The storm came and went and when the sky cleared and the surf subsided there was little damage. We were lucky, more than we realized until the following week filled with reports of mainland towns still without power. Rhode Island is, in some ways, even more insular than Block Island.
When visitors are confused by the directions I provide, “up” to the Southeast Lighthouse, “down” to the North End and Sandy Point, I tell them the conventional up/north and down/south designations do not apply here, that they have stumbled upon a world that ends at the water’s edge, that we rely only on elevations.
The elevation part of that is serious, it is an explanation, but, reports to the contrary notwithstanding, we do realize we are part of a larger world.
I wonder, sometimes, if mainland Rhode Island has ever had such an epiphany. After the storm, when we were realizing how much of the state was without power while we had experienced only minimal outages, we didn’t want to revel — we have all lived without electricity, and it just isn’t nice to gloat.
It was only as I talked to people from Connecticut that I began to realize how truly expansive was the damage caused by this storm, yet Rhode Island talk radio barely acknowledged there were problems to be fixed outside our borders. It is an extraordinarily parochial state; I do not really believe what I tell visitors, I do know there is a whole big world out there.
The damage elsewhere has been evidenced here these past weeks.
The byproducts of it have been coming to our shores, in great masses of seaweed, kelp and knotted wrack and sea mosses loosed from their hosts and tossed up with the tide and molded into pyramids along the east beach. There the quasi-shelters that can be easily constructed with the drift from the sea are easily visible from the road.
This bounty, stumps sawed evenly, gnarled trees fallen from mainland riverbanks, is the stuff that usually collects on the west and south shores of the island, gathering under the bluffs, washing up to lie on rocks, bleaching white in the sun, thrown up like so many matchsticks in all the places the currents and the coves meet.
The Mansion Beach is also strewn with timber, more than usual, beams and pieces of lumber, trunks and branches at the water’s edge, dark with the wash of the sea. There is the usual seaweed, laced with immortal debris, bottle caps and the heavy, wide elastics employed to mute lobster claws — blue, it seems, this season.
There are creatures on the beach. Whether they’re only stopping on their migration route or are here to stay is yet to be determined.
A dragon rises from the surf, its arched back a tree limb from which smaller branches have broken, leaving ragged stubs, a jagged, scaled spine in silhouette. Further up the strand another orphaned limb lies on the rocks, like the dog sharks fishermen sometimes leave on the beach. It is curved, a creature in motion, and there is a knot hole where its eye might be.
A container of sorts, or a section of a conduit, heavy and black, a product of the world of petro-chemistry, is burrowing into the sand, already too deep to easily be moved. It is not large, not like the boiler in the harbor that has become a part of the landscape, a great cylindrical thing salvaged from a wreck lying on the ocean floor off the Southeast Light. It has been there a very long time, once a big rusty tank on the sand just inside the east wall of the breakwater, one that has settled and sunk deeper over time. Now, from a distance, it looks like a big rock piercing the wide sandy beach that was a gift of Irene.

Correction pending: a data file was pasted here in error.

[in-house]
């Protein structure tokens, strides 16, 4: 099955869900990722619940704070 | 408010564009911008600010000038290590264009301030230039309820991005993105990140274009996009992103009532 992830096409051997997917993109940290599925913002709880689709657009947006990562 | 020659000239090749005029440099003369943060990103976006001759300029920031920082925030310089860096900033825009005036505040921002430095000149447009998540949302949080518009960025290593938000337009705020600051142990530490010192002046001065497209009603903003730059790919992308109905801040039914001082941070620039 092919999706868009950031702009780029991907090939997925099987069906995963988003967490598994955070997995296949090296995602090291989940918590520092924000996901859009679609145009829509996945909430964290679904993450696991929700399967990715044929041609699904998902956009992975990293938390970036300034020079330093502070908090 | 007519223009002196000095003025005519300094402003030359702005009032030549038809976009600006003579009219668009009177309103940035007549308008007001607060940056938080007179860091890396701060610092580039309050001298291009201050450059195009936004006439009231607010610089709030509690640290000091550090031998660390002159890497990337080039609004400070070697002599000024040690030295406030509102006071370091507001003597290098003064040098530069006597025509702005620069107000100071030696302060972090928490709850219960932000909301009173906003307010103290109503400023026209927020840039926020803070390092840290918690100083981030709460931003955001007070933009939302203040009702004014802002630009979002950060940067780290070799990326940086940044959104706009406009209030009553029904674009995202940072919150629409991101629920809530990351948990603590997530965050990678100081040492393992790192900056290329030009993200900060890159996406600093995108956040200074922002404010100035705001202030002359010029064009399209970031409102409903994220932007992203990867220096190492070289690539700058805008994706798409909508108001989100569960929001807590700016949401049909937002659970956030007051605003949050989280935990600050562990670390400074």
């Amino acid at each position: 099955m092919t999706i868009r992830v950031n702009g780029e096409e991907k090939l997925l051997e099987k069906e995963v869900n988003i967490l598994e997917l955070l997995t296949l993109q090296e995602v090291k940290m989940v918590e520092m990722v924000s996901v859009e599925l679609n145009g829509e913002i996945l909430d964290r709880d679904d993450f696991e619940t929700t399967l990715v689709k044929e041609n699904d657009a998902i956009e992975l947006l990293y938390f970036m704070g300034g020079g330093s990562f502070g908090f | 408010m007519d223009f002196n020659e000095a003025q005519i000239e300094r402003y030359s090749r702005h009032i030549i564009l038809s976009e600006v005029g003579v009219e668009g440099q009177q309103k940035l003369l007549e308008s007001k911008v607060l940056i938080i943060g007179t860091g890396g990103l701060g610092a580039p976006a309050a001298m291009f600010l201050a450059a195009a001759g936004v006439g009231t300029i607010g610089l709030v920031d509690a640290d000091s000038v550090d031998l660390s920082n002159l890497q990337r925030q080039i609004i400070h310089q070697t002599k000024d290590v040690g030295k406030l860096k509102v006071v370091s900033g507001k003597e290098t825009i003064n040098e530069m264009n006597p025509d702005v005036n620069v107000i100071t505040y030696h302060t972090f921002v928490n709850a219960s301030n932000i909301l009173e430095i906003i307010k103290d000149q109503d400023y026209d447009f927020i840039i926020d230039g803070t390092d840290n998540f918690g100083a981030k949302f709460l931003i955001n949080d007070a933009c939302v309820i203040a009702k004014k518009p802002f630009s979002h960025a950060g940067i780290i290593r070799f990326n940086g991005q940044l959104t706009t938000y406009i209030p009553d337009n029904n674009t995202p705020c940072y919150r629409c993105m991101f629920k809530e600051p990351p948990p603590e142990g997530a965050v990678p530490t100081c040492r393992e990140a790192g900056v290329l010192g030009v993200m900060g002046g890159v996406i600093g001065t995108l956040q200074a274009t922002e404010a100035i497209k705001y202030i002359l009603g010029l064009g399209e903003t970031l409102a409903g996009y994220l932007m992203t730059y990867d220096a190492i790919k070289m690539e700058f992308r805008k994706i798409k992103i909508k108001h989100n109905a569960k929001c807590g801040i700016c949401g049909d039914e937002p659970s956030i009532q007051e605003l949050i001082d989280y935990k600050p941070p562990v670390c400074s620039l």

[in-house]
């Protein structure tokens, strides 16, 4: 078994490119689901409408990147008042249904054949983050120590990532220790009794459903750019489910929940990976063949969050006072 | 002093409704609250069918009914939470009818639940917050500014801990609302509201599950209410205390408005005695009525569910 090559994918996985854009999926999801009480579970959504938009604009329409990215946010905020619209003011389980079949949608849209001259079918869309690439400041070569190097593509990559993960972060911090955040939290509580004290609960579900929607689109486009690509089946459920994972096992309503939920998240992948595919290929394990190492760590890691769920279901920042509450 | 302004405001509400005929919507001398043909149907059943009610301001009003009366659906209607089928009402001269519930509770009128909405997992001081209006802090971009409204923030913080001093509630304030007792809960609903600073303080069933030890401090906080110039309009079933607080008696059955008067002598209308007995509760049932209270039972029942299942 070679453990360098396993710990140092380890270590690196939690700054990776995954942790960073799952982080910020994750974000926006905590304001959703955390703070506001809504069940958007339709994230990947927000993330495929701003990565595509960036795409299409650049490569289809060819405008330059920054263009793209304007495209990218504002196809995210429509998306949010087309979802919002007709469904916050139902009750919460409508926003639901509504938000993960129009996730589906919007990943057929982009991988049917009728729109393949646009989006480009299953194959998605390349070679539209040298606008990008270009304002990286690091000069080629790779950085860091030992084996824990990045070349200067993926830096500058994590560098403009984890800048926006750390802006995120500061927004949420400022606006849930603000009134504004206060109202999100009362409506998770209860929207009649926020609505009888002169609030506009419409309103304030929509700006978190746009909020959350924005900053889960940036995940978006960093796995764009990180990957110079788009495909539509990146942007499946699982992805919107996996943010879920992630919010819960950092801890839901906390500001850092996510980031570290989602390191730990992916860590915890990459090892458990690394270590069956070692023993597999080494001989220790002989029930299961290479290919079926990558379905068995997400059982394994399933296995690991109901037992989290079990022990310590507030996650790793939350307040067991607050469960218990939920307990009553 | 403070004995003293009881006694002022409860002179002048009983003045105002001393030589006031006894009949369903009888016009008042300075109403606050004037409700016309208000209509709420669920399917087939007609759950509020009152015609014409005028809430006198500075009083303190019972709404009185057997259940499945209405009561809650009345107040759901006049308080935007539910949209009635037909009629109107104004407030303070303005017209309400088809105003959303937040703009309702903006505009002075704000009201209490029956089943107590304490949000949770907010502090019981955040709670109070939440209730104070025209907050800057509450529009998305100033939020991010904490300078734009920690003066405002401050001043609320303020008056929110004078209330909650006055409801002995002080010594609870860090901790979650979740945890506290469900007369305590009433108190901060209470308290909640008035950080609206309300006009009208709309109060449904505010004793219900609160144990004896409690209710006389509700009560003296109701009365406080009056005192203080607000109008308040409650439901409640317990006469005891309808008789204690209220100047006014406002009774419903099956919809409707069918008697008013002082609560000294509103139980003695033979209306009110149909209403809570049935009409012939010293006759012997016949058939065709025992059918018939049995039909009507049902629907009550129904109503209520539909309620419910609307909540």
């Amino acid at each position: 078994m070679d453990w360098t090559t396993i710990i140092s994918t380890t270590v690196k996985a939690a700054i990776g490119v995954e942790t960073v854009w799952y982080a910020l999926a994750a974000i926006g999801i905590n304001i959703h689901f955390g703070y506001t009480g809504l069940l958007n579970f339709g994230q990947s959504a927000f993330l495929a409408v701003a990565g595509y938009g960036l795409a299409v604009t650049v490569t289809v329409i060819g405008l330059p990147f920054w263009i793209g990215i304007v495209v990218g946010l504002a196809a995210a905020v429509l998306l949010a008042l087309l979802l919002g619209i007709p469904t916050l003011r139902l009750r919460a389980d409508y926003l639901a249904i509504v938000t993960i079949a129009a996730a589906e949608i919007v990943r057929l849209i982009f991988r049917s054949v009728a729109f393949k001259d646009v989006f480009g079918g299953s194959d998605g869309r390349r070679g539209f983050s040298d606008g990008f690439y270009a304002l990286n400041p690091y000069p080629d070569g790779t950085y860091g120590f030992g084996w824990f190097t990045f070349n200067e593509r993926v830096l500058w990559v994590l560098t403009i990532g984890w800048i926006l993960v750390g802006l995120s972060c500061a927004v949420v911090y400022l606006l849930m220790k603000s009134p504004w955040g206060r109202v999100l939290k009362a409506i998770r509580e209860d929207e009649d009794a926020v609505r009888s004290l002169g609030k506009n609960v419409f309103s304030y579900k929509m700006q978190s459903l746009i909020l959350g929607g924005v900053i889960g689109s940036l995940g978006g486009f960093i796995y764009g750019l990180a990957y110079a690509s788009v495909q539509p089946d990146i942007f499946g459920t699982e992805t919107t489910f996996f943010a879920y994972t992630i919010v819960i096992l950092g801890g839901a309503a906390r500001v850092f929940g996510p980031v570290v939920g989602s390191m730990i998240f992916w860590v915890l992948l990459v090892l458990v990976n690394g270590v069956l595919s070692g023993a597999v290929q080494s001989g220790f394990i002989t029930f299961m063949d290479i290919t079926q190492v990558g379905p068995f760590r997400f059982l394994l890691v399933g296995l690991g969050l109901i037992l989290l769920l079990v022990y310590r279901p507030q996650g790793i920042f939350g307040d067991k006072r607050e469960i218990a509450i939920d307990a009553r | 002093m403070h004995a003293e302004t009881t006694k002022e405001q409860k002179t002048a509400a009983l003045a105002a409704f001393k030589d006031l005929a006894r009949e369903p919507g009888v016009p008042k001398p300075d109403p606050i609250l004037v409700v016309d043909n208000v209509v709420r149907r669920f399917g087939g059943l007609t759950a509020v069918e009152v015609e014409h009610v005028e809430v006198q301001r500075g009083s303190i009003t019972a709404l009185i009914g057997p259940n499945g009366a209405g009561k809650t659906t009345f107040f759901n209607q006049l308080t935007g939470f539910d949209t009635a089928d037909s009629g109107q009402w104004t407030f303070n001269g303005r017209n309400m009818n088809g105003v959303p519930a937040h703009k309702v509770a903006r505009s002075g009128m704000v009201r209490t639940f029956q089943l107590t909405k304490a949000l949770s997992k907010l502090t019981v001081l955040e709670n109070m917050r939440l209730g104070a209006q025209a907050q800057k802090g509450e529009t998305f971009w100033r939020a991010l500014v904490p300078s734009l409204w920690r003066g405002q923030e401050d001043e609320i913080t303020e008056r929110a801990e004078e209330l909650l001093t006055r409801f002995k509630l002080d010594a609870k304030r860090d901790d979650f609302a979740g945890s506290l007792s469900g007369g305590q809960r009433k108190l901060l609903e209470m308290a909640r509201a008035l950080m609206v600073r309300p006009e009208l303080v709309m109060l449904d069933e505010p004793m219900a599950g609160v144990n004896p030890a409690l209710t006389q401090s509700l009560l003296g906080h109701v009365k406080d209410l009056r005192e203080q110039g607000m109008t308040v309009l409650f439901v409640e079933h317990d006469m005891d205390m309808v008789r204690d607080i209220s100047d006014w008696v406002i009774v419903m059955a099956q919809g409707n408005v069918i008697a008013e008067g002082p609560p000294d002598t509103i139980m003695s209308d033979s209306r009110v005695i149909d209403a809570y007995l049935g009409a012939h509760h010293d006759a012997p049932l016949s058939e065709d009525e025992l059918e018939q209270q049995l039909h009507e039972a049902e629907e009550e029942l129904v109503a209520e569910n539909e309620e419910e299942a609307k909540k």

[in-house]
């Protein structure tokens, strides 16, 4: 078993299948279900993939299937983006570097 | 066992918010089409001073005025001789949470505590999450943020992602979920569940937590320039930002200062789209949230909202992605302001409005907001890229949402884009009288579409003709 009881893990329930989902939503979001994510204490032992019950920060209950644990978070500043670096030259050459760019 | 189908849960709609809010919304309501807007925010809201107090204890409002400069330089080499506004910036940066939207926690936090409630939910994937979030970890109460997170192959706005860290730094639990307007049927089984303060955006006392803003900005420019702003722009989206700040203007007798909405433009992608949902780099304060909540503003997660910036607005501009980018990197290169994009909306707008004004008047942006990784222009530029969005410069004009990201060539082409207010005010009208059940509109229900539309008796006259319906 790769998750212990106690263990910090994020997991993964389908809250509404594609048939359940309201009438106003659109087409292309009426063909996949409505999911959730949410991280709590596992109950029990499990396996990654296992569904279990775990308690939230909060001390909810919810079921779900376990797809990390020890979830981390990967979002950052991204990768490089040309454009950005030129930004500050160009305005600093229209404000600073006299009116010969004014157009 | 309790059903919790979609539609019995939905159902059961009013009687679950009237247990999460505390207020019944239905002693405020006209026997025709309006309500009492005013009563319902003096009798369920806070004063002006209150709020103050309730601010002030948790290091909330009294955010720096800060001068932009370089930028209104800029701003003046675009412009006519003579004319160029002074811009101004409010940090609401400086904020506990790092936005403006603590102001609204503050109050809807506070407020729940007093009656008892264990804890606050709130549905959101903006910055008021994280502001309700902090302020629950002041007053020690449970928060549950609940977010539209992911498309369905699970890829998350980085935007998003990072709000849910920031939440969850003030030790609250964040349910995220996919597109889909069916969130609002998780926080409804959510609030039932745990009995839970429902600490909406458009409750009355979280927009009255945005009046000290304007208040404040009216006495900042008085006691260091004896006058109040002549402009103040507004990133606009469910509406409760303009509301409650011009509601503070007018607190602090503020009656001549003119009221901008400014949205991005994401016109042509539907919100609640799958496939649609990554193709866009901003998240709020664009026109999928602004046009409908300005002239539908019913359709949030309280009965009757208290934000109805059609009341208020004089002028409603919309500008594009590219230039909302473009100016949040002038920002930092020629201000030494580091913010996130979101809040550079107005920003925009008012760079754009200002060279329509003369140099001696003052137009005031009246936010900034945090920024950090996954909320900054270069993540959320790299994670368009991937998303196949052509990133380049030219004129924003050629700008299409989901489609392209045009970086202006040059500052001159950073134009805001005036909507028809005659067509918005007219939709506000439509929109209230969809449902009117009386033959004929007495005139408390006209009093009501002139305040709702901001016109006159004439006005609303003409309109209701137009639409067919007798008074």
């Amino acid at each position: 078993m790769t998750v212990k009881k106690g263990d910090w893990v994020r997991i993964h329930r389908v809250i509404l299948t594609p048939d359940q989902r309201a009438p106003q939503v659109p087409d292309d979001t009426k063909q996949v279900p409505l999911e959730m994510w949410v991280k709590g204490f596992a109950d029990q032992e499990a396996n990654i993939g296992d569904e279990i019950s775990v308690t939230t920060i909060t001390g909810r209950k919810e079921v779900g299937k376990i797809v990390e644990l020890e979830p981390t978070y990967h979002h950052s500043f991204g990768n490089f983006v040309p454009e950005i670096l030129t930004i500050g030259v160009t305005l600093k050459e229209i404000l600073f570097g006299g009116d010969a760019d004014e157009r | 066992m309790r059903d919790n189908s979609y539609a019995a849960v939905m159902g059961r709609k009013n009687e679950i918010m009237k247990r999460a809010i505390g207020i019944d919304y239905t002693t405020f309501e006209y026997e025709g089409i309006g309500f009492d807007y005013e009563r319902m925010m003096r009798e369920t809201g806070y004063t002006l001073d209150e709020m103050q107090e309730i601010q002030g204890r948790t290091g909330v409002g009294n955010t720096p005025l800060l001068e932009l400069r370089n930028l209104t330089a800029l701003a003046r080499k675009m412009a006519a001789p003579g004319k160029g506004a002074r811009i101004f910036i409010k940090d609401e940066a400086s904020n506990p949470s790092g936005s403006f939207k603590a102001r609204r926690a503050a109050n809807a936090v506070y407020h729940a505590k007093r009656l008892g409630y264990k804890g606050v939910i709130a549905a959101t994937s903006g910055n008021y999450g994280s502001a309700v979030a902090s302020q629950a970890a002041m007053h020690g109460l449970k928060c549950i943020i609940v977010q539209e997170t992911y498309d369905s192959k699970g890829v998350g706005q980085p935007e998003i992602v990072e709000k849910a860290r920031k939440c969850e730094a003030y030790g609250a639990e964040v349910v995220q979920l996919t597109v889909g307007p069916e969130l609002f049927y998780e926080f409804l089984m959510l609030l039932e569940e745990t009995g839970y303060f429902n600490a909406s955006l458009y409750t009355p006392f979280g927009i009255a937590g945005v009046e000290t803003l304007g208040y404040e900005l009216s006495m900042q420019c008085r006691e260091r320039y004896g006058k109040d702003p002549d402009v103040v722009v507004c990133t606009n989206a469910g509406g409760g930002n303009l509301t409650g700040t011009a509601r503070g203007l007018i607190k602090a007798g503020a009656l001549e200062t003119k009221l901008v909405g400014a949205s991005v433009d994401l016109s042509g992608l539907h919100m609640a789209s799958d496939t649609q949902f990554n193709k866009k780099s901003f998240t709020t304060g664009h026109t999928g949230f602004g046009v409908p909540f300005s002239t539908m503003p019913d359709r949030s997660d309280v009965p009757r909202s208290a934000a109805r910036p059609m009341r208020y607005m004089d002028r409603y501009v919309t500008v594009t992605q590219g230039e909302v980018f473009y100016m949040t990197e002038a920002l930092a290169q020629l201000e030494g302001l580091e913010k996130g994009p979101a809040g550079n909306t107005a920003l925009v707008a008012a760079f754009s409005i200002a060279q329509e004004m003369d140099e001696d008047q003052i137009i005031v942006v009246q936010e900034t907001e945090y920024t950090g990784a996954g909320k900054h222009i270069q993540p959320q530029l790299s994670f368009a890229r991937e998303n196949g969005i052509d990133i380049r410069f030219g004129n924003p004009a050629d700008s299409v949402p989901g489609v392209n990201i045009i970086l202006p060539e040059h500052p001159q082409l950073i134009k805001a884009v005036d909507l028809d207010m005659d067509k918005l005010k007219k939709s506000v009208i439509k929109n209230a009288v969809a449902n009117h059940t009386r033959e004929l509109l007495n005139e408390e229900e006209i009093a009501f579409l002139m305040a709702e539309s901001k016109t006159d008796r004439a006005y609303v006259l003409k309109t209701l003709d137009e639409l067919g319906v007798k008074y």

Things were left back then, the machinery that was intended to extract the iron from the black sand on the east beach, some dredging equipment in one of the inner ponds of the New Harbor, and the boiler. There are the remains of boats come ashore onto the rocks in places where salvage was not worth the cost of accessing the relatively small amounts of the heaviest machine parts.
Perhaps the expression “it’s Chinatown” has slipped from the vernacular, or perhaps the concept that things happen without any sound explanation has been lost — or perhaps it’s my lousy delivery — but today, people have an expectation of an answer, be it is the theater closed for good, when will the Surf sell, why was the boiler left in the harbor.
Ten years ago, perhaps, when the Old Harbor channel was dredged, there was an effort made to extract the boiler. It was too large, too full of sand, it had burrowed too deep, and cutting the rusty metal would have created more of a problem than it solved. So it was left. I favor the explanation that it all began many, many years ago when someone left it with the intention of returning for in a few weeks, then a few months, then after the summer, then next year, and then, as happens in our lives, years became decades.
The dragon and the fish and all the other creatures imagined in the wood come ashore will be gone by next season. I have watched more sturdy stuff: a refrigerator spent a winter moving north from Scotch Beach, a deer body caught in the rocks at Jerry’s Point turned from dark leather to Bakelite, a blue bait barrel sat high, filling with trash until it was removed in the spring. There is an occasional timber from a wharf, too heavy to be tossed about by a high tide, and a few smooth trunks that make for good seating, but for the most part the wood has a limited life. It becomes part of a fire, or like seaweed come ashore in great masses, it is simply drifted up and over until it is part of the beach.
There will be another storm and another creature will emerge from the surf, but now there is a dragon rising to catch the earliest and the latest sun, and to command the waves.